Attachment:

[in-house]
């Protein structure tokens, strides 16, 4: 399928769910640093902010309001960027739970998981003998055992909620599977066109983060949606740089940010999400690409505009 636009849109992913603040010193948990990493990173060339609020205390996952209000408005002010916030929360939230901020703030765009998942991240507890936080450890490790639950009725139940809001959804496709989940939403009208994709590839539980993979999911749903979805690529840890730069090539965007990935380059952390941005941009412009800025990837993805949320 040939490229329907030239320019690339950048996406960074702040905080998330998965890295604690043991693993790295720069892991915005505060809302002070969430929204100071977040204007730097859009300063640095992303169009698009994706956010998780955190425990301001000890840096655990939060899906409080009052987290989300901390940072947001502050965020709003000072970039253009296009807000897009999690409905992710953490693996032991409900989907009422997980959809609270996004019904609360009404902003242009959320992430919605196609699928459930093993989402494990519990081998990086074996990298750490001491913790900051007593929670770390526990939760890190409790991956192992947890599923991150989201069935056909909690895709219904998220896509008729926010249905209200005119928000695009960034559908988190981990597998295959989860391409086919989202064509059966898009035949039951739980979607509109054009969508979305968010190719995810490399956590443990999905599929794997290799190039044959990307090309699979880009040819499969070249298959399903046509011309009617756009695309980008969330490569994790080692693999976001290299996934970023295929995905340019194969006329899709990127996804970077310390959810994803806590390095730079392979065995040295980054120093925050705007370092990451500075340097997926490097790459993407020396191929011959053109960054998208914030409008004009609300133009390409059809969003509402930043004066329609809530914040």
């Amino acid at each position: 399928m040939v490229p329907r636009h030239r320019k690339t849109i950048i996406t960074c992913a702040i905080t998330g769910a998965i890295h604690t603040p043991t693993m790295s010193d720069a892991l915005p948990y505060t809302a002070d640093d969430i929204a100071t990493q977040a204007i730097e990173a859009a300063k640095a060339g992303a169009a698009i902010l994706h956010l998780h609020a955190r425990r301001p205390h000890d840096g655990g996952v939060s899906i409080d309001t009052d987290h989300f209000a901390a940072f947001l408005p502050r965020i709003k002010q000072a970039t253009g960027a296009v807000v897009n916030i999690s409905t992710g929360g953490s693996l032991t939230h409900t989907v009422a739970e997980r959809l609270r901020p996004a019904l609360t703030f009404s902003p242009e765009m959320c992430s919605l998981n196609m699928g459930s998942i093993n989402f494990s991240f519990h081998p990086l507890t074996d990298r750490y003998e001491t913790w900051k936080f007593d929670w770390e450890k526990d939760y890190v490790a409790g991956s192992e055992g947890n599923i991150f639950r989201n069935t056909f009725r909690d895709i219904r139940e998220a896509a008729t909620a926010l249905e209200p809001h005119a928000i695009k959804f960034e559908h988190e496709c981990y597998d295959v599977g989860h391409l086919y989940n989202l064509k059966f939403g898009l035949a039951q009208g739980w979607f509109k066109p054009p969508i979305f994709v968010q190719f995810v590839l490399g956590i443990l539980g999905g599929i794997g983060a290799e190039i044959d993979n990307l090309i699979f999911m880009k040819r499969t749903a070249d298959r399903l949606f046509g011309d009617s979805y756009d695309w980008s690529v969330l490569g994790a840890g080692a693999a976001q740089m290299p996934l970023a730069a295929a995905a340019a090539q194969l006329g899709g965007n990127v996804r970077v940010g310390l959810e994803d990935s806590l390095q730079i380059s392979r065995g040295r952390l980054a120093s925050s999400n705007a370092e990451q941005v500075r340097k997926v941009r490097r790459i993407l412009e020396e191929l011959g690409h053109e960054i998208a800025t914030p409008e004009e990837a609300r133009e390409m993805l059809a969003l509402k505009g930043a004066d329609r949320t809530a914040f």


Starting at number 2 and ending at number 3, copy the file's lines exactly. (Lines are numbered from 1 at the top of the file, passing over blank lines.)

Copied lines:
């Protein structure tokens, strides 16, 4: 399928769910640093902010309001960027739970998981003998055992909620599977066109983060949606740089940010999400690409505009 636009849109992913603040010193948990990493990173060339609020205390996952209000408005002010916030929360939230901020703030765009998942991240507890936080450890490790639950009725139940809001959804496709989940939403009208994709590839539980993979999911749903979805690529840890730069090539965007990935380059952390941005941009412009800025990837993805949320 040939490229329907030239320019690339950048996406960074702040905080998330998965890295604690043991693993790295720069892991915005505060809302002070969430929204100071977040204007730097859009300063640095992303169009698009994706956010998780955190425990301001000890840096655990939060899906409080009052987290989300901390940072947001502050965020709003000072970039253009296009807000897009999690409905992710953490693996032991409900989907009422997980959809609270996004019904609360009404902003242009959320992430919605196609699928459930093993989402494990519990081998990086074996990298750490001491913790900051007593929670770390526990939760890190409790991956192992947890599923991150989201069935056909909690895709219904998220896509008729926010249905209200005119928000695009960034559908988190981990597998295959989860391409086919989202064509059966898009035949039951739980979607509109054009969508979305968010190719995810490399956590443990999905599929794997290799190039044959990307090309699979880009040819499969070249298959399903046509011309009617756009695309980008969330490569994790080692693999976001290299996934970023295929995905340019194969006329899709990127996804970077310390959810994803806590390095730079392979065995040295980054120093925050705007370092990451500075340097997926490097790459993407020396191929011959053109960054998208914030409008004009609300133009390409059809969003509402930043004066329609809530914040």
């Amino acid at each position: 399928m040939v490229p329907r636009h030239r320019k690339t849109i950048i996406t960074c992913a702040i905080t998330g769910a998965i890295h604690t603040p043991t693993m790295s010193d720069a892991l915005p948990y505060t809302a002070d640093d969430i929204a100071t990493q977040a204007i730097e990173a859009a300063k640095a060339g992303a169009a698009i902010l994706h956010l998780h609020a955190r425990r301001p205390h000890d840096g655990g996952v939060s899906i409080d309001t009052d987290h989300f209000a901390a940072f947001l408005p502050r965020i709003k002010q000072a970039t253009g960027a296009v807000v897009n916030i999690s409905t992710g929360g953490s693996l032991t939230h409900t989907v009422a739970e997980r959809l609270r901020p996004a019904l609360t703030f009404s902003p242009e765009m959320c992430s919605l998981n196609m699928g459930s998942i093993n989402f494990s991240f519990h081998p990086l507890t074996d990298r750490y003998e001491t913790w900051k936080f007593d929670w770390e450890k526990d939760y890190v490790a409790g991956s192992e055992g947890n599923i991150f639950r989201n069935t056909f009725r909690d895709i219904r139940e998220a896509a008729t909620a926010l249905e209200p809001h005119a928000i695009k959804f960034e559908h988190e496709c981990y597998d295959v599977g989860h391409l086919y989940n989202l064509k059966f939403g898009l035949a039951q009208g739980w979607f509109k066109p054009p969508i979305f994709v968010q190719f995810v590839l490399g956590i443990l539980g999905g599929i794997g983060a290799e190039i044959d993979n990307l090309i699979f999911m880009k040819r499969t749903a070249d298959r399903l949606f046509g011309d009617s979805y756009d695309w980008s690529v969330l490569g994790a840890g080692a693999a976001q740089m290299p996934l970023a730069a295929a995905a340019a090539q194969l006329g899709g965007n990127v996804r970077v940010g310390l959810e994803d990935s806590l390095q730079i380059s392979r065995g040295r952390l980054a120093s925050s999400n705007a370092e990451q941005v500075r340097k997926v941009r490097r790459i993407l412009e020396e191929l011959g690409h053109e960054i998208a800025t914030p409008e004009e990837a609300r133009e390409m993805l059809a969003l509402k505009g930043a004066d329609r949320t809530a914040f």